Indian classical music
The origins of Indian classical music can be found from the oldest of scriptures, part of the Hindu tradition, the Vedas. Samaveda, one of the four Vedas, describes musicat length. Indian classical music has its origins as a meditation tool for attaining self realization. All different forms of these melodies (Ragas) are believed to affect various "chakras" (energy centers, or "moods") in the path of the "Kundalini". However, there is little mention of these esoteric beliefs in Bharat's Natyashastra, the first treatise laying down the fundamental principles of drama, dance and music. The Samaveda, one of the four Vedas, created out of Riga-Veda so that its hymns could be sung as Samaganaestablished its first principles. Hindustani classical music has its origin as a form of meditation, though available mainly to an elite audience.
Indian classical music has one of the most complex and complete musical systems ever developed. Like Western classical music, it divides the octave into 12 semitones of which the 8 basic notes are Sa Re Ga Ma Pa Dha Ni Sa, in order, replacing Do Re Mi Fa Sol La Si Do. However, it uses the just intonation tuning (unlike Western classical music which uses the equal temperament tuning system).
Indian classical music is monophonic in nature and based around a single melody line which is played over a fixed drone. The performance is based melodically on particular ragas and rhythmically on talas. Instruments typically used in Hindustani music include sitar, sarod, tambura, bansuri, shehnai, sarangi, and tabla. Instruments typically used in Carnatic music include gottuvadyam, veena, mridangam, kanjira, and violin..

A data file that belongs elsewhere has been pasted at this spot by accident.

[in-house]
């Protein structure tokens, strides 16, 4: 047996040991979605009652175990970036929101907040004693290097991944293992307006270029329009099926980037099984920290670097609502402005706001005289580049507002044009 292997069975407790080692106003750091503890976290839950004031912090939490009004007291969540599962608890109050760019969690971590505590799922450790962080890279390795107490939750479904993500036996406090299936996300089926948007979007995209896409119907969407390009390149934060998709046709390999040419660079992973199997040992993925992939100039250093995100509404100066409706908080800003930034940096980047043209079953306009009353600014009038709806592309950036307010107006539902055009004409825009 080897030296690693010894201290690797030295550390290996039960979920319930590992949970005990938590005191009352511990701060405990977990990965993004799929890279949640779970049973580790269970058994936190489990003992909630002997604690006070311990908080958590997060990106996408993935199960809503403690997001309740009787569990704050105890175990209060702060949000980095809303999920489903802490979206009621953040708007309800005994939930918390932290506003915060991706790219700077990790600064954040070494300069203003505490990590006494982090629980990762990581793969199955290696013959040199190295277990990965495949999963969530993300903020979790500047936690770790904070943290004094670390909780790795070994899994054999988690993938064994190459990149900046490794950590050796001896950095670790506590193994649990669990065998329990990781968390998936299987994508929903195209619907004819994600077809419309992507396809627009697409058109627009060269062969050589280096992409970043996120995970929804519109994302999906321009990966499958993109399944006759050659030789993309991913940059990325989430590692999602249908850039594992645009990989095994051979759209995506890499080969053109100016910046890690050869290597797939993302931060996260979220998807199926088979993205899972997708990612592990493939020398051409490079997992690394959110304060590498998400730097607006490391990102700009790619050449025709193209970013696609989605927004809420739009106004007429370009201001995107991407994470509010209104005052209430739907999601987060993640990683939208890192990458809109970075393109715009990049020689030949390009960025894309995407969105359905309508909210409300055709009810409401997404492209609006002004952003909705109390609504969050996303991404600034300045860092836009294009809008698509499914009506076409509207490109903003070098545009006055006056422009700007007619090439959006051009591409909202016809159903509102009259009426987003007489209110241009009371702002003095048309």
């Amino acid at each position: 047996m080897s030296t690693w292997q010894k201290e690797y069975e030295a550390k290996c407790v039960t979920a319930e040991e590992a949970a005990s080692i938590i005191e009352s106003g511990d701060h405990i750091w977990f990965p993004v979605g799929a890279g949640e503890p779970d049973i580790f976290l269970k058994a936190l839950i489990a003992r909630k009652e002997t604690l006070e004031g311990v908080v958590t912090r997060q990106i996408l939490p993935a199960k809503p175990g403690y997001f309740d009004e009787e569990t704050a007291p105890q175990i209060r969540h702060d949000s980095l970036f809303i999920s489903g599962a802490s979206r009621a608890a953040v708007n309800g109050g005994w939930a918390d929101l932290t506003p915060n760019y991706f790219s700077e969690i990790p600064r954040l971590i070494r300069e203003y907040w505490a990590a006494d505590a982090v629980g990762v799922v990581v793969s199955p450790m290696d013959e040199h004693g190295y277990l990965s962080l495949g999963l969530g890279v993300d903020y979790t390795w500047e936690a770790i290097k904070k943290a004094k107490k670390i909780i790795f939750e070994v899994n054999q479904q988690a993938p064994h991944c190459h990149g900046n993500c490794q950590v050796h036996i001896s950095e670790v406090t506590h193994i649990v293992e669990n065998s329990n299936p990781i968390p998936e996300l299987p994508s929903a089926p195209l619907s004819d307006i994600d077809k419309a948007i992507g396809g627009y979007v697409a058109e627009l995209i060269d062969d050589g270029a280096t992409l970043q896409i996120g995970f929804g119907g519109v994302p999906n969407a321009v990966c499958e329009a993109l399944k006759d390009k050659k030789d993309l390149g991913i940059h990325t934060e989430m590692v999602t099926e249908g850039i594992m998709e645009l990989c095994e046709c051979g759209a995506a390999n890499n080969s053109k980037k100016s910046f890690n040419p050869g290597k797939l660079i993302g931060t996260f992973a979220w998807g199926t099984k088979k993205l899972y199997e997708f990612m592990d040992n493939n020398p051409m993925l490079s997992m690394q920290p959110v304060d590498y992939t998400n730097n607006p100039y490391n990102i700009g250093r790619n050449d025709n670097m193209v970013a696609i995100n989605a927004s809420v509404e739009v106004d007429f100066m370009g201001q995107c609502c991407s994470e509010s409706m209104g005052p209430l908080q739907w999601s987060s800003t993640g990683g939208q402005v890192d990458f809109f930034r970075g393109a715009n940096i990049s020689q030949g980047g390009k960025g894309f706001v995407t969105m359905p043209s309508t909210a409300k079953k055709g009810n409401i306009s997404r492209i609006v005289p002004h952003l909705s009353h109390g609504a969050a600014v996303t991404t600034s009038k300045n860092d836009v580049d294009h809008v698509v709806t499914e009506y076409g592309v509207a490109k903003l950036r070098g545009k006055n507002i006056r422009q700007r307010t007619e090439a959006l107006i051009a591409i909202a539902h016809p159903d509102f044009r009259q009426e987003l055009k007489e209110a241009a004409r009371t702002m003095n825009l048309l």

The two main streams of Indian classical music are: Hindustani classical music, originally from North India Carnatic music (Karnataka Sangeeth), originally from South India
Players of the tabla, a type of drum, usually keep the rhythm in Hindustani Music. Another common instrument is the stringed tambura (also known as tanpura), which is played at a steady tone (a drone) throughout the performance of the raga. This task traditionally falls to a student of the soloist, a task which might seem monotonous but is, in fact, an honour and a rare opportunity for the student who gets it.
In Hindustani Music, the performance usually begins with a slow elaboration of the raga, known as alap. This can range from very long (30-40 minutes) to very short (2-3 minutes) depending on the style and preference of the musician. Once the raga is established, the ornamentation around the mode begins to become rhythmical, gradually speeding up. This section is called the jor. Finally, the percussionist joins in and the tala is introduced.
Carnatic raga elaborations are generally much faster in tempo and shorter. The opening piece is called a varnam, and is a warm-up for the musicians. A devotion and a request for a blessing follows, then a series of interchanges between ragams (unmetered melody) and thaalams (the ornamentation, equivalent to the jor). This is intermixed with hymns called krithis. This is followed by the pallavi or theme from the raga. Carnatic pieces can also be fixed; these are famous compositions that are popular among those who appreciate Carnatic (especially vocal) music. The prime themes of Hindustani music are Rasleela (Hindu devotionals) of Lord Rama, Krishna and Nature.
Carnatic music is emphasizes the expertise of the voice rather than that of the instruments. Primary themes include Devi worship, Rama worship, descriptions of temples and patriotic songs. Sri Purandara Dasa(1480 - 1564) is known as the father of Carnatic music. Tyagaraja (1759 - 1847), Muthuswami Dikshitar (1776 - 1827) and Syama Sastri (1762 - 1827) are know as Trinity of Carnatic music.